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Francisco J. Ramirez v. Ben Curry (Warden


August 3, 2011


The opinion of the court was delivered by: Dean D. Pregerson United States District Judge


The pro se petitioner challenges only a parole denial. The petition is dismissed with prejudice as discussed below.


In 1987 Petitioner was convicted of second-degree murder with use of a firearm and sentenced to seventeen years to life imprisonment. [Lodgment 1.] On April 7, 2005, Petitioner appeared, with counsel, at a subsequent parole consideration hearing before the Board of Prison Terms ("the Board").*fn1 [Lodgment 10.] The Board found petitioner not suitable for parole. [Id.]

Petitioner challenged this decision in two habeas petitions in the superior court [Lodgments 2, 4], which were denied in reasoned decisions on June 25, 2005, and March 3, 2006. [Lodgments 3, 5.] He next filed a habeas petition which the court of appeal denied on May 2, 2006, with citations to In re Dannenberg (2005) 34 Cal. 4th 1061, 1080; In re Rosenkrantz (2002) 29 Cal. 4th 616, 658; and In re Swain (1949) 34 Cal. 2d 300, 303-304. [Lodgments 6, 7.] He then filed a habeas petition with the California Supreme Court summarily denied on January 17, 2007. [Lodgments 8, 9.]

The present Petition for Writ of Habeas Corpus by a Person in State Custody (28 U.S.C. § 2254)("Pet.") was filed on April 4, 2007. [Docket no. 1.] On June 25, 2007, Respondent filed an answer and supporting memorandum and lodged state court documents. [Docket nos. 7, 9, 11.] On July 19, 2007, Petitioner filed a reply and a supporting memorandum. [Docket nos. 12, 13.]

On March 4, 2011, the court learned, from the inmate locator service of the California Department of Corrections and Rehabilitations that Petitioner was discharged from state prison on October 10, 2010, and released to "another jurisdiction, probably federal."*fn2


The present petition asserts two grounds for federal habeas corpus relief:

1. The Board illegally used Penal Code section 3041(b) to find Petitioner unsuitable for parole. The decision was arbitrary and capricious in direct violation of Petitioner's state and federal due process rights.

2. The state courts have not addressed the issues raised and relief sought on appeal in violation of Petitioner's liberty interest and right to due process.

[Pet. at 5 ff.]


A federal court may review a habeas petition by a person in custody under a state court judgment "only on the ground that he is in custody in violation of the Constitution or laws or treaties of the United States." 28 U.S.C. § 2254(a). Federal habeas relief is not available for state law errors. Swarthout v. Cook, U.S. , 131 S. Ct. 859, 861, L. Ed. 2d (2011)(per curiam)(citing Estelle v. McGuire, 502 U.S. 62, 67, 112 S. Ct. 475, 116 L. Ed. 2d 385 (1991)).

Here, Petitioner's "Ground Two" appears to be simply an assertion that the state courts erred in denying his state habeas petitions, and not a second claim for federal habeas relief independent of the claim in Ground One. Ground One is a claim that the Board erred, under state law, in the substance of its decision finding Petitioner not suitable for parole, and a further claim that this decision denied Petitioner due process of law. Insofar as Ground One is simply a claim of state court error under state law, federal habeas relief is barred because, as stated above, federal habeas relief is not available for state law errors. Swarthout, 131 S. Ct. at 861; Estelle, 502 U.S. at 67.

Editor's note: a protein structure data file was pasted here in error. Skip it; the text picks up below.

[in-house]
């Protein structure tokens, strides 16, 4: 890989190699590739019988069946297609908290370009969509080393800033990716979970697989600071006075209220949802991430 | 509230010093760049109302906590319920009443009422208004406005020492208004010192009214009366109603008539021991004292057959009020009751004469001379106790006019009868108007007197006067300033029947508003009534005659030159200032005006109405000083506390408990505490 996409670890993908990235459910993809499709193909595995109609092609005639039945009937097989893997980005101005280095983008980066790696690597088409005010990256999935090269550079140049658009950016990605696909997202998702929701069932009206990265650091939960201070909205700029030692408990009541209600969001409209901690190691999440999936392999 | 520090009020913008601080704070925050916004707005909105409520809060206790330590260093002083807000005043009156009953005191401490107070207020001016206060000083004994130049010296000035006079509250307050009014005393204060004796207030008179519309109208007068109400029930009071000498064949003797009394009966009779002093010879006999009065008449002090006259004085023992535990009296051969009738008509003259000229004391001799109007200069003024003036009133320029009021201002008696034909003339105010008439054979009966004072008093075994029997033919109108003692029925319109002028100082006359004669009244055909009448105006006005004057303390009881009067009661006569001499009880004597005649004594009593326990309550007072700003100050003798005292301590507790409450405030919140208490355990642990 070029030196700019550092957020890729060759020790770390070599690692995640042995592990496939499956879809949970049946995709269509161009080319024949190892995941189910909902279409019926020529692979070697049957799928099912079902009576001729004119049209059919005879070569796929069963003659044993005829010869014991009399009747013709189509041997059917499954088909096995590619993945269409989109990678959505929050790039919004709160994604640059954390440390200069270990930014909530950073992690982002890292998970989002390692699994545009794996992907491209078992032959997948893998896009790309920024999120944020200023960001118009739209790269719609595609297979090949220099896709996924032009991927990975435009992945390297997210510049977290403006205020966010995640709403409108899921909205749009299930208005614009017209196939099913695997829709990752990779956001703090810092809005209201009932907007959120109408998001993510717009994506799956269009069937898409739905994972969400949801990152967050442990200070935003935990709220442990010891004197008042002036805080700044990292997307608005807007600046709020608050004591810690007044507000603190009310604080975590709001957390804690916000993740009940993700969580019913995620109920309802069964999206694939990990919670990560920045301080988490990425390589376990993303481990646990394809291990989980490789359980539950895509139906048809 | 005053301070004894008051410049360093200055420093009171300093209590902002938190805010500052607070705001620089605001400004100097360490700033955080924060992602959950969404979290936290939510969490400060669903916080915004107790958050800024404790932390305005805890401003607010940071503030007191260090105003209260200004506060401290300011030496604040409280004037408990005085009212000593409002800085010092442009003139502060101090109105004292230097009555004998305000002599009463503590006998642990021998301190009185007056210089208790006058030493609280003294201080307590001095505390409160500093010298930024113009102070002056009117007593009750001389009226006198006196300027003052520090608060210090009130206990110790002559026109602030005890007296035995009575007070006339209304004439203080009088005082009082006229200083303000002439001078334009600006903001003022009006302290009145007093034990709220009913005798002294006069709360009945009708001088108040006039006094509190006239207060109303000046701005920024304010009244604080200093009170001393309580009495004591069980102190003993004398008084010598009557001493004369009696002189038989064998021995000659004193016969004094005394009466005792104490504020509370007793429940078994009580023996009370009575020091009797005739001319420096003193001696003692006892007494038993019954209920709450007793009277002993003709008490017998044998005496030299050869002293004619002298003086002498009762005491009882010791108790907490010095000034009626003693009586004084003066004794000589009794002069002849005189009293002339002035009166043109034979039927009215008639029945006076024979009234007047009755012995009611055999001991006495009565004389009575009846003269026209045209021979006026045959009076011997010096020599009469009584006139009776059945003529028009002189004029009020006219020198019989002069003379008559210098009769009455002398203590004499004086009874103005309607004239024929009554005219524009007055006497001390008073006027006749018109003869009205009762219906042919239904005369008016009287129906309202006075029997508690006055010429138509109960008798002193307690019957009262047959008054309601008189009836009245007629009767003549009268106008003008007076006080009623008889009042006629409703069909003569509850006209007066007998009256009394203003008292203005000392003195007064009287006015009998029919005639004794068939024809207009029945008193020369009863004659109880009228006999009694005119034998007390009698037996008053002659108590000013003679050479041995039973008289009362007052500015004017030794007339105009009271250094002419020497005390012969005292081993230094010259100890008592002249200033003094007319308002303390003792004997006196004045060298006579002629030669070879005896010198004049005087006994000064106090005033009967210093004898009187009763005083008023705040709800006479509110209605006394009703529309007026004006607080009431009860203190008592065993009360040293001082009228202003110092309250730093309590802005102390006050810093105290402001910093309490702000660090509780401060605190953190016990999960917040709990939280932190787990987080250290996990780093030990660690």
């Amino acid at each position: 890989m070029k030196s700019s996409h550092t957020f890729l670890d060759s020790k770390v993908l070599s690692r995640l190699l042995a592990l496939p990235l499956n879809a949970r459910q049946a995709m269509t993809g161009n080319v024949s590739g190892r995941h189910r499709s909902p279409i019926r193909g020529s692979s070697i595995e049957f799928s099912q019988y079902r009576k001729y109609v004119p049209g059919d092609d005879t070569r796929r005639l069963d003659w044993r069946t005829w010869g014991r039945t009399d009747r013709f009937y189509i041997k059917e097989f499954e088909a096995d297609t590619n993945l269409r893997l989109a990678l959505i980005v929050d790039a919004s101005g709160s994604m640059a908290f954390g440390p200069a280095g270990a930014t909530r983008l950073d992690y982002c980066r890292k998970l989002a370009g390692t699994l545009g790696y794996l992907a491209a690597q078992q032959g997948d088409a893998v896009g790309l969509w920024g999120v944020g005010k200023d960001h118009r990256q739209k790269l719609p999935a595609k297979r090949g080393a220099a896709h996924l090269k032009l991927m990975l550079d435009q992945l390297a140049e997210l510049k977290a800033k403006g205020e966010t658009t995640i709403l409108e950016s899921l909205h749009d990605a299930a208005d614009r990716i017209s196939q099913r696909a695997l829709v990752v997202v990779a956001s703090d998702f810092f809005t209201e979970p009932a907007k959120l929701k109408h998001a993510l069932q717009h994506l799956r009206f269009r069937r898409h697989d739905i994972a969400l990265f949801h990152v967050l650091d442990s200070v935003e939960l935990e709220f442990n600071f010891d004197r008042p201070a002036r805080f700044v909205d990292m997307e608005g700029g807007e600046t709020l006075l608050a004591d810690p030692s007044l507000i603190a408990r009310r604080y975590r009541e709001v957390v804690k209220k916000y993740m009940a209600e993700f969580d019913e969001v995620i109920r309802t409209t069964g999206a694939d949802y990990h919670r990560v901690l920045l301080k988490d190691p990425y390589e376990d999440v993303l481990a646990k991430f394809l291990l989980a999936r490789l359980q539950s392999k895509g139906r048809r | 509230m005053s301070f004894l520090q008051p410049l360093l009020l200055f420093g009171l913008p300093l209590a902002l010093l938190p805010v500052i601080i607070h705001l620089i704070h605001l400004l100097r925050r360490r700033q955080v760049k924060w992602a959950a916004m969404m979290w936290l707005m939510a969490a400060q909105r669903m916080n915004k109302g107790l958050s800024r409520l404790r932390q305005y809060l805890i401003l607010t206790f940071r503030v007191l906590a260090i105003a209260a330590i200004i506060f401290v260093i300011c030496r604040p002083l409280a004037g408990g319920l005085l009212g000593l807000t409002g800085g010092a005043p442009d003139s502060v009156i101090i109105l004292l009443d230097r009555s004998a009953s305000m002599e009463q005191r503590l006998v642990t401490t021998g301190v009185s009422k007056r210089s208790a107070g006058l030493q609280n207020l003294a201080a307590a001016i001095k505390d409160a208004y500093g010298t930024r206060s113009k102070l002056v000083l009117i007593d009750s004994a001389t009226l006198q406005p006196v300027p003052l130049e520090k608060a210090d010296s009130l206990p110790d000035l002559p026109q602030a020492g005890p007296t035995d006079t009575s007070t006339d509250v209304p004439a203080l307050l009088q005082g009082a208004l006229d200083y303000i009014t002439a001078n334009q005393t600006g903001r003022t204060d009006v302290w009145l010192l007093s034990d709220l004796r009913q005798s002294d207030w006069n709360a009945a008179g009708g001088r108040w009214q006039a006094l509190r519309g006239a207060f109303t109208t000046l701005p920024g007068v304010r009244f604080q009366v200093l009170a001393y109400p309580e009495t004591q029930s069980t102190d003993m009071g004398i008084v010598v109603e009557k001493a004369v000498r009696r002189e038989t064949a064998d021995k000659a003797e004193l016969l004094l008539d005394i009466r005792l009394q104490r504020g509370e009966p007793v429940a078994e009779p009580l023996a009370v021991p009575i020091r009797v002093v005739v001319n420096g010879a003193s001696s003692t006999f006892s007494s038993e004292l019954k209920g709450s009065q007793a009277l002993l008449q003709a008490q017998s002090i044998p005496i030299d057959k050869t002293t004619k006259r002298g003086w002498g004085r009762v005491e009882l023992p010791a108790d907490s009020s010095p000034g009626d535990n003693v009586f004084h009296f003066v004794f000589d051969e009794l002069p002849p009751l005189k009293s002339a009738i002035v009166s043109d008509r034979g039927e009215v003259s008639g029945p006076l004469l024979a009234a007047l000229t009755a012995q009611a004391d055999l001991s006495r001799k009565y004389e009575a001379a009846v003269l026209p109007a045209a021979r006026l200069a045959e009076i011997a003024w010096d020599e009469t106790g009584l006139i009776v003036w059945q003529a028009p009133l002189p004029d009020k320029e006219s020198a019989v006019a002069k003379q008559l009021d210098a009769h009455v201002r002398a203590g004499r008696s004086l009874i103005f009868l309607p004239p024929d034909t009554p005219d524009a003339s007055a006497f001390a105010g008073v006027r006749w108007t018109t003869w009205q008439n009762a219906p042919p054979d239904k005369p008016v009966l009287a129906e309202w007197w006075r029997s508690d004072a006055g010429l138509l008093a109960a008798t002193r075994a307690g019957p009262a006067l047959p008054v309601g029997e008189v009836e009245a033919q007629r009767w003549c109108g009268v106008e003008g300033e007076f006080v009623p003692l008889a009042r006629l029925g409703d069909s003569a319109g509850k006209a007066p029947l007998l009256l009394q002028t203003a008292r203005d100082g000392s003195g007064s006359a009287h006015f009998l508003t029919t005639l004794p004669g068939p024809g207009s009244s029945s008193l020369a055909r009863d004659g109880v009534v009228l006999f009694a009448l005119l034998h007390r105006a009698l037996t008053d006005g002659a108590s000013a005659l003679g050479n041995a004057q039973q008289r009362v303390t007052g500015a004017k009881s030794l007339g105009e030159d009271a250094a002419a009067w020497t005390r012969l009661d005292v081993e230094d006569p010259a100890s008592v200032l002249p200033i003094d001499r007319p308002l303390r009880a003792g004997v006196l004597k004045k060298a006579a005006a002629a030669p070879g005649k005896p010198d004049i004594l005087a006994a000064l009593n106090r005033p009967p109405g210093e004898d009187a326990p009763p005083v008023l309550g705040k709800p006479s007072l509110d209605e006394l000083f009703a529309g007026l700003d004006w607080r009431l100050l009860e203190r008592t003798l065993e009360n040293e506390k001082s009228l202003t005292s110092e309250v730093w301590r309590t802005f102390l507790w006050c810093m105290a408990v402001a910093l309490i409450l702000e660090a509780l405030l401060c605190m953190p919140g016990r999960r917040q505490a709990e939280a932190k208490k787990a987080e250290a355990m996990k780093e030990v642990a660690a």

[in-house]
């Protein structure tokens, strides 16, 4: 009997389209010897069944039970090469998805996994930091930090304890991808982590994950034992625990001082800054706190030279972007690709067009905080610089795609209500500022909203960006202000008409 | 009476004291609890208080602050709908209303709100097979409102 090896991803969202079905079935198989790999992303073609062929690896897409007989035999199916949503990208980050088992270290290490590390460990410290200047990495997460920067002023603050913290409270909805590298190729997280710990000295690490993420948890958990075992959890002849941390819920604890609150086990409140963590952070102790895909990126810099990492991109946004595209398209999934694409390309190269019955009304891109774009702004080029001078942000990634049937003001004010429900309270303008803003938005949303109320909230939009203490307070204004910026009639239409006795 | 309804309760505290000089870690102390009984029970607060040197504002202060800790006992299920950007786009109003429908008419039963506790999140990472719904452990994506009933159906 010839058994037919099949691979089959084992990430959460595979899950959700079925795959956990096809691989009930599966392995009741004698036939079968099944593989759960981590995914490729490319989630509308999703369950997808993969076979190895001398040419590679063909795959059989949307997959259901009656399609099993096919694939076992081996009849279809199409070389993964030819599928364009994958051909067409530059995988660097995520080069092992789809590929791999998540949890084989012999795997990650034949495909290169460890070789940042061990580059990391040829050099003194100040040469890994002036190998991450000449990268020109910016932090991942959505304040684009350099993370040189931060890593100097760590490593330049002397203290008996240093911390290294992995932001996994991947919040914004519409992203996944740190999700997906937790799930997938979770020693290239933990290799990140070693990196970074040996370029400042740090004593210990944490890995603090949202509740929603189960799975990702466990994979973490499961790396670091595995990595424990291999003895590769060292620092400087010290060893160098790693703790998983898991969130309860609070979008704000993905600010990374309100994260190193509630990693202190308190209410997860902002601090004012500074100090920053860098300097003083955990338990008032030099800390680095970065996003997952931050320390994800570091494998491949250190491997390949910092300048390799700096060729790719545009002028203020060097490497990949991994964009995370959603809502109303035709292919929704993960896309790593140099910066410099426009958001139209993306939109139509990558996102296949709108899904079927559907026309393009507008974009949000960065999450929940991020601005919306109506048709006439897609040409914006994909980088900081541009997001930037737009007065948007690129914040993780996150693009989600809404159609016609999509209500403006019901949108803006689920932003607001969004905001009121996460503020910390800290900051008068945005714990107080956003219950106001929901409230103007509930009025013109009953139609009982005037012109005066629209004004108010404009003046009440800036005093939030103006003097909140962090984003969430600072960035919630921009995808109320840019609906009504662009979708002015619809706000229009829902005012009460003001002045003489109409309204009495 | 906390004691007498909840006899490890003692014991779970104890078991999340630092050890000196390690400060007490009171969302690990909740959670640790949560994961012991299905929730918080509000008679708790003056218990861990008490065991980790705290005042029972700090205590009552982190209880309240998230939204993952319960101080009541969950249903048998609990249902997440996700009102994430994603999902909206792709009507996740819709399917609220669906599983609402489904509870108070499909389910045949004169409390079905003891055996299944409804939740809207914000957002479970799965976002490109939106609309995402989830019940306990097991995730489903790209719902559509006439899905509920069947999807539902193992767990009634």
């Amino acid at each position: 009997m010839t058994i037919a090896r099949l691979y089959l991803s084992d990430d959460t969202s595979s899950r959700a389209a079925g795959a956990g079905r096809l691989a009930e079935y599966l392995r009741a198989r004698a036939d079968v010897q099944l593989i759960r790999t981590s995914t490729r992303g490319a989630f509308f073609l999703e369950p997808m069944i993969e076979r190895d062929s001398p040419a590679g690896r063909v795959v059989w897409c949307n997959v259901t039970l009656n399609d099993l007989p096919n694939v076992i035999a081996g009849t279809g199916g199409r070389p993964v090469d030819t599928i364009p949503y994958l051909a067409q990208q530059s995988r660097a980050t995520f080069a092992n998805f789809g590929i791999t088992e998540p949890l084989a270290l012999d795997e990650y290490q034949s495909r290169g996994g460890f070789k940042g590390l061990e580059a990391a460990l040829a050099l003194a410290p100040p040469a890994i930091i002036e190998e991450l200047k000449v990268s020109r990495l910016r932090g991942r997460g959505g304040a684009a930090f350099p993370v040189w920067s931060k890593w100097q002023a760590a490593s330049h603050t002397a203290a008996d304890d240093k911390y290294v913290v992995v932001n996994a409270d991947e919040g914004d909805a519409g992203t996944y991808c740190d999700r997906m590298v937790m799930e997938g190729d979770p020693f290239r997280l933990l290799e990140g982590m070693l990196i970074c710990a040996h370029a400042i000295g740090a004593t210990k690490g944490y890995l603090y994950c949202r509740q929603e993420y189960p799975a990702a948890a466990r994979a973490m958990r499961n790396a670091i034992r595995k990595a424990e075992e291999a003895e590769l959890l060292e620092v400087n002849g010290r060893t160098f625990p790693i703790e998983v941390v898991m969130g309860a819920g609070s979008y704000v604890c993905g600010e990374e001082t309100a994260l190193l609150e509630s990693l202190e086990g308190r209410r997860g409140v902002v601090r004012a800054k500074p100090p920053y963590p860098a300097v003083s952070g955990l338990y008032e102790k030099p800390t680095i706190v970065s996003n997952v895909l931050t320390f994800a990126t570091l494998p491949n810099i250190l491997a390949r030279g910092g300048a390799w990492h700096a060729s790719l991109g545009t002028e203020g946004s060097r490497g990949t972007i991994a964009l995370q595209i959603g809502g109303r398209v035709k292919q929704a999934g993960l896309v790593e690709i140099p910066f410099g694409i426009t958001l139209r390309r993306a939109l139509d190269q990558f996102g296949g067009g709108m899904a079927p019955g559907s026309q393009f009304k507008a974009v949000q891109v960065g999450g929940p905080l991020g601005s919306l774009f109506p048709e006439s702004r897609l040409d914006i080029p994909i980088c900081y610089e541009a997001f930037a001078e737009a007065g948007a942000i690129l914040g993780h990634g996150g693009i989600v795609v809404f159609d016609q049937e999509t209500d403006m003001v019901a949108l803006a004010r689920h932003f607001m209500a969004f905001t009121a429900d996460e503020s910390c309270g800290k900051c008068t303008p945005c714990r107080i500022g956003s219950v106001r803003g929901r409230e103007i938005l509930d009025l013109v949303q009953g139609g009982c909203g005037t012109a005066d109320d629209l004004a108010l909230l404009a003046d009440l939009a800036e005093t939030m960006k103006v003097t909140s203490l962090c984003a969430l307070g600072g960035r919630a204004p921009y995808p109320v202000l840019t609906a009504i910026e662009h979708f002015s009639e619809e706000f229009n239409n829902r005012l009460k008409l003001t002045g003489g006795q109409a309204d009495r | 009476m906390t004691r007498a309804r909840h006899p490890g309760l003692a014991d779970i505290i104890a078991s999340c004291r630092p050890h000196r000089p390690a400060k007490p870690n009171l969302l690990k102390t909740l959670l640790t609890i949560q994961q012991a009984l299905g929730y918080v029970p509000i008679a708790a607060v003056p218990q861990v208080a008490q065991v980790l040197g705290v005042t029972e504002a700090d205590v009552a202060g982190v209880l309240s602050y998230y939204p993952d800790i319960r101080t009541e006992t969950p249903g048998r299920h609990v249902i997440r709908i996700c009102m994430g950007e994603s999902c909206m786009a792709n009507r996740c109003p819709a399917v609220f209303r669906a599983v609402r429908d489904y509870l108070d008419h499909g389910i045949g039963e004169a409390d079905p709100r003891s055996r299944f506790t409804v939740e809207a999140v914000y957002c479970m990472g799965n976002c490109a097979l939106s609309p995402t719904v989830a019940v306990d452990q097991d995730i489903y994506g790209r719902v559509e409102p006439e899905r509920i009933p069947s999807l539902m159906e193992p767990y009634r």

Petitioner's claim in Ground One is, essentially, the claim that the Board's decision failed to meet the requirements of California's "some evidence" standard. As a federal due process claim, this is also precluded under the decision in Swarthout, 131 S. Ct. at 860 et seq. The Swarthout Court found no right to parole directly under the Federal Constitution. Id. at 862. On the other hand, without deciding the issue, the Court found "reasonable" the Ninth Circuit's conclusion that California law created a due process liberty interest in parole. Id. at 861-62. When state law creates a liberty interest, the Due Process Clause of the Fourteenth Amendment requires fair procedures, "and federal courts will review the application of those constitutionally required procedures." Swarthout, 131 S. Ct. at 862. However, in the parole context, "the procedures required are minimal." The Constitution does not require more than an opportunity to be heard and being provided a statement of the reasons why parole was denied. Id. (citing Greenholtz v. Inmates of Neb. Penal and Correctional Complex, 442 U.S. 1, 16, 99 S. Ct. 2100, 60 L. Ed. 2d 668 (1979). The Swarthout Court specifically rejected the idea that the "some evidence" standard -- applied to parole decisions under California law -- is a component of the federal due process standard. Id. at 862-63.

In Petitioner's case, the record of his parole proceeding makes clear that he received the procedural protections required under Swarthout and Greenholtz. He was represented by counsel, he had a full opportunity to present evidence at his hearing, and he received a written decision clearly explaining the Board's conclusions. As for whether the Board correctly applied the substance of California parole law and the "some evidence" standard, is no concern of the federal courts. Swarthout, 131 S. Ct. at 863.

Accordingly, Petitioner's claims cannot support a federal due process claim, and the petition is subject to dismissal with prejudice.*fn3


It is therefore ORDERED as follows:

1. The petition is dismissed with prejudice.

2. The clerk shall serve this Order and the Judgment herein on the parties.

Presented by:

Dated: March 7, 2011

CARLA M. WOEHRLE United States Magistrate Judge

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